Ombudsman snubs Parliament after being accused of corruption and nepotism
Ombudsman Tujilane Chizumila on Wednesday refused to appear before the Public Appointments Committee (PAC) of Parliament where she was to answer allegations of abuse of office levelled against her by her staff.
The allegations, which also include corruption and nepotism, are contained in a document addressed to Speaker Henry Chimunthu Banda, Attorney General Ralph Kasambara and PAC chairperson Nick Masebo.
In an interview on Wednesday, Masebo confirmed they were to meet Chizumila after receiving a complaint from her office.
“Yes, we received that on behalf of her employer, which is the National Assembly. The committee will also meet the complainants,” said Masebo.
But he refused to divulge details of the complaint. He only described the allegations as “investigative in nature.”
When called, Chizumila said: “I don’t know anything, and I have no idea. Maybe the best is to talk to Parliament.”
In a separate interview on Wednesday afternoon, executive secretary in the Office of the Ombudsman Ellos Lodzeni confirmed he was to accompany the Ombudsman, but they raised the issues with the National Assembly.
“The Ombudsman has written Parliament seeking clarification because we note that the matters raised were administrative and could have been addressed internally,” he said.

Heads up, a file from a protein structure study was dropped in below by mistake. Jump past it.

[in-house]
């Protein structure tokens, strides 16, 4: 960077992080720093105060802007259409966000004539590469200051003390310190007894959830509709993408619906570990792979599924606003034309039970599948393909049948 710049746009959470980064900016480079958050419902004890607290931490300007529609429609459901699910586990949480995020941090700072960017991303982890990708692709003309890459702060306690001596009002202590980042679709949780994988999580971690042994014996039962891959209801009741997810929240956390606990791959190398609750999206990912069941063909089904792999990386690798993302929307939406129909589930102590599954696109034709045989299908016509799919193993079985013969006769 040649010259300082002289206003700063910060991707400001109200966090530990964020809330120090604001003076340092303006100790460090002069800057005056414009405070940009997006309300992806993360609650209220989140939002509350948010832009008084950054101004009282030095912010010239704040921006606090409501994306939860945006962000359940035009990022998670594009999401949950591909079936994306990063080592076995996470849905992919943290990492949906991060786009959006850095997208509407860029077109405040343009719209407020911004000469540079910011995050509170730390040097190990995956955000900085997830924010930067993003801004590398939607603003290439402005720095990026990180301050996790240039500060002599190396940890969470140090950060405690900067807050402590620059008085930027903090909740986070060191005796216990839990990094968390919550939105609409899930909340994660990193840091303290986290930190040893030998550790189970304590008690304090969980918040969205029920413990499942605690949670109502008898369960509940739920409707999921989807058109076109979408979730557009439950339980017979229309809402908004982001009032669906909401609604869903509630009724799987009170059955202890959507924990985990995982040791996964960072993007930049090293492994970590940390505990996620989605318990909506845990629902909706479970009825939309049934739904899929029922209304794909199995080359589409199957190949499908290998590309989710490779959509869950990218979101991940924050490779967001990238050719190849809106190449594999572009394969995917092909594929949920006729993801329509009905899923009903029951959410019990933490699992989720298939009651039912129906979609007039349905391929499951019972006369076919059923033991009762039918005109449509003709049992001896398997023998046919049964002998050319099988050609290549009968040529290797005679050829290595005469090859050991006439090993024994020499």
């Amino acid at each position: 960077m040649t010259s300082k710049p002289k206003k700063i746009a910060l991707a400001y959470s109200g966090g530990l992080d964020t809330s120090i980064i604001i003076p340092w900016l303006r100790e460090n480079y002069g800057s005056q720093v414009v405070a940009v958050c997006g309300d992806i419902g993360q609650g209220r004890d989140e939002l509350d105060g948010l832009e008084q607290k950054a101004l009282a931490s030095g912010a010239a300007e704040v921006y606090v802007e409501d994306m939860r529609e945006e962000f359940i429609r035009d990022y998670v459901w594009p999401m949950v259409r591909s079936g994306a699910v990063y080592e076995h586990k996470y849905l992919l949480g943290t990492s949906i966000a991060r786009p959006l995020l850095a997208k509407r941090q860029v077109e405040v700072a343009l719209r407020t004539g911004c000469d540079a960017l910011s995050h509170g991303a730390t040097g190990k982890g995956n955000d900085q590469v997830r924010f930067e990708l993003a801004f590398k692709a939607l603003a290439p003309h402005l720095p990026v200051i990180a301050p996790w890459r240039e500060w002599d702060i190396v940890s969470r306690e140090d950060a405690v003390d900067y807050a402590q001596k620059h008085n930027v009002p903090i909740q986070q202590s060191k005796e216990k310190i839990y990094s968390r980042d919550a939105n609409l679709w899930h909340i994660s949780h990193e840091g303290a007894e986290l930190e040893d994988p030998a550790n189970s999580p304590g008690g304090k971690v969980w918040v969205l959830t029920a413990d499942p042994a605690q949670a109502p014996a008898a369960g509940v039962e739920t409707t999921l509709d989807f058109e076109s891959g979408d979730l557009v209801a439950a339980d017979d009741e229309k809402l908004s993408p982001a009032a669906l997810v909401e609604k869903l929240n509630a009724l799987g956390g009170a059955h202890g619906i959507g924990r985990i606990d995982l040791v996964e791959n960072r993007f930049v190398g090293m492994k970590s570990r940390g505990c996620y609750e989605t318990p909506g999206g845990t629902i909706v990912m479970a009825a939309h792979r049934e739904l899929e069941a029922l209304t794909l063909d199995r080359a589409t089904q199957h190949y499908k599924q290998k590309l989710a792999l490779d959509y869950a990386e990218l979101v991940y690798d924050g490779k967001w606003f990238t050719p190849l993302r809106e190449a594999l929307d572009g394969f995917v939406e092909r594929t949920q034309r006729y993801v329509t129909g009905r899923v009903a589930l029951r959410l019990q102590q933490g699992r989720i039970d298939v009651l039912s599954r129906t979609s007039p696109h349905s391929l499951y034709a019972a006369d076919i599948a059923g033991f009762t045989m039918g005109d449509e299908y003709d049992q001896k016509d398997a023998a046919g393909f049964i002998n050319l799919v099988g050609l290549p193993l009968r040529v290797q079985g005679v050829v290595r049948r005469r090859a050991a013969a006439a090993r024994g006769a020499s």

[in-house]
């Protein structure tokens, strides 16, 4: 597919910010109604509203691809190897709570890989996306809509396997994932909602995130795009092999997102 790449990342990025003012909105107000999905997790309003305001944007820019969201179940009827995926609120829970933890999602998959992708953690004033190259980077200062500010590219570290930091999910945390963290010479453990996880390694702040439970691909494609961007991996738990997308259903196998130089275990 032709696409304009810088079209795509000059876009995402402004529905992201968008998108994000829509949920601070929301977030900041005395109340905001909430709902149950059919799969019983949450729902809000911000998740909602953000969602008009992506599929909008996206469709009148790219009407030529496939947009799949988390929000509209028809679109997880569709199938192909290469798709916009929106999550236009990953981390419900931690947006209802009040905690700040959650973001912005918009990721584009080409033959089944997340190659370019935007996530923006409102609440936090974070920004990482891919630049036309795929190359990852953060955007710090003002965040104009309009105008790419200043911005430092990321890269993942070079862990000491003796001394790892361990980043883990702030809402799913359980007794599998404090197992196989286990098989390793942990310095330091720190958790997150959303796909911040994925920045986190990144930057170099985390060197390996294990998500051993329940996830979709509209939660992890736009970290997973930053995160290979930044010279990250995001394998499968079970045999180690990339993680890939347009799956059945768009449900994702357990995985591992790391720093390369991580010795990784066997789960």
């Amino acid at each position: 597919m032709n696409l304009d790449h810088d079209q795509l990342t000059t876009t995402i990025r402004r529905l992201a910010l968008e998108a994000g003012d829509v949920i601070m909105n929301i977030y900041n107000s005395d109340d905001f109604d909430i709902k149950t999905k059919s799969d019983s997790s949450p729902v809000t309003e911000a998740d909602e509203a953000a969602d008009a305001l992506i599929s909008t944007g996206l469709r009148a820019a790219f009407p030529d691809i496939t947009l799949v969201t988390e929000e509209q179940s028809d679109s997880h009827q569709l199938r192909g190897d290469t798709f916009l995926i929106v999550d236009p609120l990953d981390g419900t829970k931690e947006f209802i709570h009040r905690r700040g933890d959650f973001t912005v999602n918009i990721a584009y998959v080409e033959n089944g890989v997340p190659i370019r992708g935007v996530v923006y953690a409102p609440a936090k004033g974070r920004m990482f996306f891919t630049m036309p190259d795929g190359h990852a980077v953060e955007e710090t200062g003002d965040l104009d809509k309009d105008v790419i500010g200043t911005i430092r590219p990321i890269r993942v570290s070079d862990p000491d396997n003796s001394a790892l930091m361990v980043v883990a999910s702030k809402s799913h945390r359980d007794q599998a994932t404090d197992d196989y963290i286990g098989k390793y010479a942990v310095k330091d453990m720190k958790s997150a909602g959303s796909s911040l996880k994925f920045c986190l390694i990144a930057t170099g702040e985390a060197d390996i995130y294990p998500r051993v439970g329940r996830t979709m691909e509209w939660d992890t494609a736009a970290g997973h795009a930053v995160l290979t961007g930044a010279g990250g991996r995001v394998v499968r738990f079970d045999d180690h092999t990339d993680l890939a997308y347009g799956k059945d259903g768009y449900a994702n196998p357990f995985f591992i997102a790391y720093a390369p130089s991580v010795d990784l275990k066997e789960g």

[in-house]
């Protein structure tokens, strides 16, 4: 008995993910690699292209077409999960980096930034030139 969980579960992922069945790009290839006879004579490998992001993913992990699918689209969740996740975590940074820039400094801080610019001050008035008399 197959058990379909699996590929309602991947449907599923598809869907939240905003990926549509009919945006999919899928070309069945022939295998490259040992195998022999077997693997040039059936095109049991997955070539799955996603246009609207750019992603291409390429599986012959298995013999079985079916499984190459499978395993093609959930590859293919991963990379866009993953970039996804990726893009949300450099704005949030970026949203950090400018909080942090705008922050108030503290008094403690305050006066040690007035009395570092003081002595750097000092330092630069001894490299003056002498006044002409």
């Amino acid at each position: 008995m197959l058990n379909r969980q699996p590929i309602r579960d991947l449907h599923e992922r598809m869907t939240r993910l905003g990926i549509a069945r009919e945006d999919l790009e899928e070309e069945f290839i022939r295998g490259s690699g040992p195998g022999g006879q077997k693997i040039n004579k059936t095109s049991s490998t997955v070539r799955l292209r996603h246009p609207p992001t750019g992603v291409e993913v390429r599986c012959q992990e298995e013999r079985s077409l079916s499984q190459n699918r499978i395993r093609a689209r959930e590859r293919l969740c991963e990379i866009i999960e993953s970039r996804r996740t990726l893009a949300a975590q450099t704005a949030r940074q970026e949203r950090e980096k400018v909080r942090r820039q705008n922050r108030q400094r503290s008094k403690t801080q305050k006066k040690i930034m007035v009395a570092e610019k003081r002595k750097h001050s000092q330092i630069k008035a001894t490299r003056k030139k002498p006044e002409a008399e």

A member of PAC confirmed that neither Chizumila nor Lodzeni turned up for the hearing scheduled to start at 2pm. According to the programme, the hearing was scheduled to end at 4.30pm.
The complaint document alleges that the Ombudsman wants to effect a restructuring process which members of staff claim is not being done with due transparency.
“The Ombudsman is currently intending to effect restructuring of staff using the Department of Public Service Management. The process is not...being done in a transparent and accountable manner, but in bad faith,” reads the document in part.
But Lodzeni said the process is being done by the Department of Public Service Management following a functional review exercise over five years ago.
Among others, the review showed the Office of the Ombudsman is filled with under-qualified staff in strategic positions.
Lodzeni also confirmed this development in an interview.
“Members of staff should know that some of these issues are a preserve of management. After all, every member of staff was interviewed by Public Service Management,” said Lodzeni.
The Ombudsman staff also complain that the office has started deducting pension contributions without explaining to the concerned members.
“The office has not identified a private pension administrator. This means the money being collected from staff salaries cannot be treated as pension contribution since no pension scheme exists so far. This is why the money which has been collected from July, 2012 salaries has been deposited in a Welfare Account Code No. 09708 guised as ‘Special Recovery,’ according to the document.
But Lodzeni said: “We are only following the law.”
The Office of the Ombudsman was established by the Constitution, which guarantees its independence from interference and direction of any person or authority.
Section 121 reads: “In the exercise of his or her powers, functions and duties the Ombudsman shall be completely independent of the interference or direction of any other person or authority.”
Meanwhile, Parliament has reconstituted its four constitutional committees: Public Appointments and Declaration of Assets, Defence and Security, Budget and Finance and Legal Affairs.